It's been a little over a month now (4 if you count the summer) since I've been here in Memphis and it's been an excellent experience so far. NEVER would i have thought that I'd be living in the inner-city farming and doing construction. That just goes to show that God is in control and not me, and that this is all his doing. I'm still trying to get my head around everything I've been taking in and hopefully even this blog can help with that. There are just so many aspects I don't don't even really know where to start.
I guess the most visible part of my internship is my jobs. It seems as though I've been going pretty much nonstop since I got here. My typical week so far has been working at the farm Monday, Tuesday, Wednesday morning, and Friday then I go to SOS Wednesday afternoon and Thursday as well as Saturday and Sunday for Fall Work Weekend camps. I don't tell you all of this to feel sorry for me because I've actually quite enjoyed it despite being pretty physically exhausted. I already feel like I've gotten a lot of stuff done. I built a chicken tractor (photos to come soon hopefully) shelving, raised flower beds, fences for our fainting goats, and filters for the fish tank at the farm. I'm in the process of building a deck for our office space and have two more hoop house green houses on my to-do list. I've also gotten to do a lot of projects with SOS my favorite of which was building a 24' wheelchair ramp for Ms. Betty whose house we worked on this summer as well.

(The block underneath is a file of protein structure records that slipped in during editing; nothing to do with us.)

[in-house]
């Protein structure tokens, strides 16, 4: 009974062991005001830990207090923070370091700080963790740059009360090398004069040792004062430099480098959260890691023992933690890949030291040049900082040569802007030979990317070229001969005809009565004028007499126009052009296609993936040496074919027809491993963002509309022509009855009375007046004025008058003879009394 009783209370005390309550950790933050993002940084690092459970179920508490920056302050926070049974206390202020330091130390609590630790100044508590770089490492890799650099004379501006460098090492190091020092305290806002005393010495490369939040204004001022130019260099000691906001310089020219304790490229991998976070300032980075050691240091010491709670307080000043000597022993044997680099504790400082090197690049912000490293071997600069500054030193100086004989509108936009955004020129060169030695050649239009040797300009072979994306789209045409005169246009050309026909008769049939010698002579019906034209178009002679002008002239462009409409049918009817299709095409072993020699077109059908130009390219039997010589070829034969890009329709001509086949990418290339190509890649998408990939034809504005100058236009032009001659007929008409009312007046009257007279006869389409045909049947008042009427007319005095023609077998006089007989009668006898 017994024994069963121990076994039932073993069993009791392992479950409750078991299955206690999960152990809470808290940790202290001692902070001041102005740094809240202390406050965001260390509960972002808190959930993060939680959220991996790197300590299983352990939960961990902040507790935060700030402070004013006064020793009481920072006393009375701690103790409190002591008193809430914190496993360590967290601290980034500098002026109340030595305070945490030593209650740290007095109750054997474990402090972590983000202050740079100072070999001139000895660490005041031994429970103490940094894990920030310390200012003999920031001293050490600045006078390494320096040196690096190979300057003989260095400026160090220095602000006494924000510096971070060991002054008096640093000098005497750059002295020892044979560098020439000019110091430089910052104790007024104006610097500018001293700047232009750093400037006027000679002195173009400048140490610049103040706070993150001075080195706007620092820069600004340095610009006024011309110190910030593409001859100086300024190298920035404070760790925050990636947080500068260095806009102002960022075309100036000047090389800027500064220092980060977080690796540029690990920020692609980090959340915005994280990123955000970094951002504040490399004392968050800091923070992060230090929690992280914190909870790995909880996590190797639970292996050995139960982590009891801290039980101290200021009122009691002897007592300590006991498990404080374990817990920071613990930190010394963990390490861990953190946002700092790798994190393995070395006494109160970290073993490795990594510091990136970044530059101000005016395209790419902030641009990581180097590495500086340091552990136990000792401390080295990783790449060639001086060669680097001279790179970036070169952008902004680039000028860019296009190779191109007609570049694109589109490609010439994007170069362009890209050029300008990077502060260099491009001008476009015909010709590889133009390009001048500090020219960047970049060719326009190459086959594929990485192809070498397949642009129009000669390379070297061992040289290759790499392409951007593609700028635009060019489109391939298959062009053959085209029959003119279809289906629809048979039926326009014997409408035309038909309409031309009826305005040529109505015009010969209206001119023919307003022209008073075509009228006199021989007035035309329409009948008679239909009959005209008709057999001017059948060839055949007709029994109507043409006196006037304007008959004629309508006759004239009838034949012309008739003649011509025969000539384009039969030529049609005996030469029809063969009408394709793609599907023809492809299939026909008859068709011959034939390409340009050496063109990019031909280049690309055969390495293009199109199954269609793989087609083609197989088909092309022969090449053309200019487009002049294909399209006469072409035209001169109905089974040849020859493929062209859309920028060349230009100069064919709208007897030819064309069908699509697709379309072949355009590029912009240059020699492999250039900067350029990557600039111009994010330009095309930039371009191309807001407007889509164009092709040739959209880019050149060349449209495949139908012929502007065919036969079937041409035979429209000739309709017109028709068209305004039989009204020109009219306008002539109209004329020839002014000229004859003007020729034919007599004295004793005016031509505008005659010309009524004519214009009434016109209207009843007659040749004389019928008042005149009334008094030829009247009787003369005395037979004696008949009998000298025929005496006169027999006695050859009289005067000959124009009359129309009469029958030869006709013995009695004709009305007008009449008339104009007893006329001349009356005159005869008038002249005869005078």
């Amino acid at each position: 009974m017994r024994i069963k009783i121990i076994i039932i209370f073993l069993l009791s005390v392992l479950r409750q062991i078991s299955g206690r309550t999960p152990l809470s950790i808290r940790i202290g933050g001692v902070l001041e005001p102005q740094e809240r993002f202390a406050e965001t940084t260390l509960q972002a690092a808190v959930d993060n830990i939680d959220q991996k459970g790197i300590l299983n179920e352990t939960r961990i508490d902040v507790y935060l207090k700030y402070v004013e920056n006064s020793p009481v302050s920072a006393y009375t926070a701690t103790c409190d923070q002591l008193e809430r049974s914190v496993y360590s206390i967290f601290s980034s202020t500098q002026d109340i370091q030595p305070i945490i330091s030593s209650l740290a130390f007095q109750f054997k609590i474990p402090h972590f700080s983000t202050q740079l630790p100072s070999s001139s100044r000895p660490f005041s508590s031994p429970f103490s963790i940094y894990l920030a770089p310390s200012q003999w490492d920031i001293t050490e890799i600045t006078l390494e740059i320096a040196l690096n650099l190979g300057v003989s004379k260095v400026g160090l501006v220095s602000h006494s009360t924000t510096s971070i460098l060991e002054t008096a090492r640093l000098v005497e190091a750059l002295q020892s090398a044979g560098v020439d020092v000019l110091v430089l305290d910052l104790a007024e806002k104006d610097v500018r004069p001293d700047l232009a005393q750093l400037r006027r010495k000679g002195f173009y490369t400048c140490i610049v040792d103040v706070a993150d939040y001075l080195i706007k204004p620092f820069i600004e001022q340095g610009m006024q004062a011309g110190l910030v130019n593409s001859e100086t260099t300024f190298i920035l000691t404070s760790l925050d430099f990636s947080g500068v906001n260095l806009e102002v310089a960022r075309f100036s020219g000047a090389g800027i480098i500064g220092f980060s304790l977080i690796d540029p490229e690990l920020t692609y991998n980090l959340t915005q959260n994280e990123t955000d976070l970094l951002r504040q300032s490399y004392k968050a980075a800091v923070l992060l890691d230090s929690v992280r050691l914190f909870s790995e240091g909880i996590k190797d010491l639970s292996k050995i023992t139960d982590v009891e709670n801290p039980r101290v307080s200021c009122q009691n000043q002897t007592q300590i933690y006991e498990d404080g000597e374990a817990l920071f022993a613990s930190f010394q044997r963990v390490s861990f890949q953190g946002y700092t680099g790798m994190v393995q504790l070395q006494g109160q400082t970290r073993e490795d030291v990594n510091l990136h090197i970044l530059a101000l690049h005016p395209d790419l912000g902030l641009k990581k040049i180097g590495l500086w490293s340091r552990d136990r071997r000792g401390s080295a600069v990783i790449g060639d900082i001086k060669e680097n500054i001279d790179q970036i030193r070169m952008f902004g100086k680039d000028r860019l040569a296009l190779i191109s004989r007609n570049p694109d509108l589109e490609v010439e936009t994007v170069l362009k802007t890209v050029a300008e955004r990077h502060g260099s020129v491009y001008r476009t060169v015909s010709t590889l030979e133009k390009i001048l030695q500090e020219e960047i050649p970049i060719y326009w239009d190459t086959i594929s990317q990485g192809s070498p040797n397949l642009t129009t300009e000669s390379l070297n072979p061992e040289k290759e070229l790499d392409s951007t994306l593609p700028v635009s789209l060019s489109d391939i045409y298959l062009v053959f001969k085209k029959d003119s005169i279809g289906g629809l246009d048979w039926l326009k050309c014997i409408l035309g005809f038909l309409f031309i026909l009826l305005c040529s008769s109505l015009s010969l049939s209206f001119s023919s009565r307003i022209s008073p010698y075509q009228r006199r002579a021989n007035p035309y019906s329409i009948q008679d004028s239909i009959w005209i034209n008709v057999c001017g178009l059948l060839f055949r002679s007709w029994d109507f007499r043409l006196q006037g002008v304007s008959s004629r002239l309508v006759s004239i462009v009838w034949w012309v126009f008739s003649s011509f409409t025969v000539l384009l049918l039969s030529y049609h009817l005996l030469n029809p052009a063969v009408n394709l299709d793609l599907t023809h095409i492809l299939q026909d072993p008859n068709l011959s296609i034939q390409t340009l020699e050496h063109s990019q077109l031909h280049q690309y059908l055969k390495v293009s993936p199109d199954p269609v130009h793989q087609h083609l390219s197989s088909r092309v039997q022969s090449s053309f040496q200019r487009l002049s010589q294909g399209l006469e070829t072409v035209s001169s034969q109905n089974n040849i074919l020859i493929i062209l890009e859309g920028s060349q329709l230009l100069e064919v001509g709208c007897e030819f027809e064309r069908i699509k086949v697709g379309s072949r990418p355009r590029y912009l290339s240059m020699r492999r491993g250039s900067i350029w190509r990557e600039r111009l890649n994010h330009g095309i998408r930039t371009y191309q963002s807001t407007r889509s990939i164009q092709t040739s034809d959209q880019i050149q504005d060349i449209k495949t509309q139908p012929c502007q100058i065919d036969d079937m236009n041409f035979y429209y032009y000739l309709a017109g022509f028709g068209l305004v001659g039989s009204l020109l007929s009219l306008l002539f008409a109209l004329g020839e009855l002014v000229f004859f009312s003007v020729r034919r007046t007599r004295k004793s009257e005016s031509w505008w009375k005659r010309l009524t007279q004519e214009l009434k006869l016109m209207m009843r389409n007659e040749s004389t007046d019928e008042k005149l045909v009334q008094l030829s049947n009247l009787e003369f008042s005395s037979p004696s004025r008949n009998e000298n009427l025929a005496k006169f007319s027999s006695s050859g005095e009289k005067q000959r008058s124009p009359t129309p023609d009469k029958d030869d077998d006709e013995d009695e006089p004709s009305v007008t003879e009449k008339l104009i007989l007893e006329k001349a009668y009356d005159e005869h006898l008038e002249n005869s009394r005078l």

And while these are good things and are helping the community visible ways, the most exciting part of what I've gotten to do is just being a part of this neighborhood. These people are the whole reason we're here. They have to be. If we're doing what we're doing to make ourselves look good or to make ourselves feel better we're missing something. God doesn't get the glory for that. Now I'm not saying that I don't feel good about what I get to do but the focus has to remain outward, God and other people. This is one of the most significant lessons of the Bible. When asked what the greatest commandment is Jesus replied love God with all of your heart, soul, and mind. He followed that up by saying the second most important is to love your neighbor as yourself. (Mat. 22:36-40) He wasn't asked what the most important two commandments were, but they are so connected together that he wouldn't separate them. That's what I'm here to learn and do. James 1:22 says "Do not merely listen to the word, and so deceive yourselves. Do what it says." So, how do we love our neighbors as ourselves? The Bible gives the example of the good Samaritan, a guy who sees someone in need and goes way out of his way to help. Maybe a good question to ask is how do we love ourselves? I don't think it means that we have gushy feelings for ourselves or think that we're just so great. I think it's as simple as getting ourselves food when we feel hungry and water (or Starbucks) when we're thirsty. It's as easy as buying a new pair of jeans when we rip a hole in the seat our old broken in pair. It's putting on a jacket when it's cold so we don't get sick. It's stuff we don't even think twice about. So I ask again. How do we love our neighbors as ourselves? We go out of our way to give to those who don't have the little things that we wouldn't even consider not doing for ourselves. Now you and I both know that that sounds a lot easier than it really is, at least at first, but it's something to strive for.